Comment

          • KRCSWO
            Junior Member
            • Apr 2022
            • 3

            #6
            Originally posted by LucMan
            Is there 3 phase power available on your road? If it is you can upgrade to a 3 phase service. Single phase power will still be available for your use in the service panel.
            I do not have 3 phase power at the road. So, this upgrade would be VERY expensive as I would have to pay to bring 3 phase from approx 5 miles away.

            Comment

            • SunEagle
              Super Moderator
              • Oct 2012
              • 15131

              #7
              Originally posted by KRCSWO

              I do not have 3 phase power at the road. So, this upgrade would be VERY expensive as I would have to pay to bring 3 phase from approx 5 miles away.
              If you decide to use solar to generate power for heating you may have to look into an off grid system. The problem is an off grid system can be very costly without much chance of any ROI due to battery costs. Still some people have done well with off grid but it requires a different life style then for those that are use to living with a grid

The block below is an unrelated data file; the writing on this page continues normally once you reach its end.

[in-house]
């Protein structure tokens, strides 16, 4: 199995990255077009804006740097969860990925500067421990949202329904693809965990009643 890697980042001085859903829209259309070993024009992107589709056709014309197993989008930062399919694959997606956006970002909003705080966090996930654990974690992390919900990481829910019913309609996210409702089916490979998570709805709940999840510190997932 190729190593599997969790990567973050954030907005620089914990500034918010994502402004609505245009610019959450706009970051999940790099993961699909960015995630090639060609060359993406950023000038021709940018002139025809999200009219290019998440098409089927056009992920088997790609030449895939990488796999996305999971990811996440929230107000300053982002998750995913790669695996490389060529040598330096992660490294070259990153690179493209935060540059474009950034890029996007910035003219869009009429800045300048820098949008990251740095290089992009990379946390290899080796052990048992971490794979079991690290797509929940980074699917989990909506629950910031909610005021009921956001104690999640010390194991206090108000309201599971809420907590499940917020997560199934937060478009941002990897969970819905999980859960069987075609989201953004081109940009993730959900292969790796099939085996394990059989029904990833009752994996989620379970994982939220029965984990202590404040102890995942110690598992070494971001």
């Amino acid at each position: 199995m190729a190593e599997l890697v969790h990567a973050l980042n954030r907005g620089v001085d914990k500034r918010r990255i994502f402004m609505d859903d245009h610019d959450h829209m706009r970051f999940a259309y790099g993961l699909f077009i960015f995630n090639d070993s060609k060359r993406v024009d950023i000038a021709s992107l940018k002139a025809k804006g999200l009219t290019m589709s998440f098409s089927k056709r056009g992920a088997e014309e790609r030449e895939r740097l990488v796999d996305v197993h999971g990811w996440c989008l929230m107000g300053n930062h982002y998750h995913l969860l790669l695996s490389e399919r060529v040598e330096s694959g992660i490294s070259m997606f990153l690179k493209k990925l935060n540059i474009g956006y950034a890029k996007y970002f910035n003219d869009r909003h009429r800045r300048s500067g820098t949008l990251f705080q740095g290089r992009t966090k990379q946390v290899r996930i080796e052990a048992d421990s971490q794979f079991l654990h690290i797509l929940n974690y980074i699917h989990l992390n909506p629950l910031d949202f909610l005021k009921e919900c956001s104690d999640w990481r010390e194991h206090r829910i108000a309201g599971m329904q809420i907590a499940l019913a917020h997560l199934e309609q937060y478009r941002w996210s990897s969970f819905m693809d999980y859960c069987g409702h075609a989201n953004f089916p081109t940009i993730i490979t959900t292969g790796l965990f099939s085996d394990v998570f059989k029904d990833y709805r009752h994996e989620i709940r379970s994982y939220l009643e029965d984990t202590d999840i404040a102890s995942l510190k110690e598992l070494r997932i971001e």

If you already have a single phase grid connection you might look into running power from the home to the garage and install a split system like Bruce has done at his home and just forget about solar due to not being able to have a grid tie system and being so far North so solar becomes much harder to justify.

              Comment

              • bcroe
                Solar Fanatic
                • Jan 2012
                • 5203

                #8
                It sounds to me like the Po Co is avoiding Net Metering except for
                industrial setups. I would wonder if what they are doing is actually
                illegal.

                I cannot run without Net Metering, because most energy is collected
                in summer, but most is used in winter. Just single phase, 200A
                240V service here. The heat pump could work without solar, as
                SunEagle says. Bruce Roe

                Comment

                Working...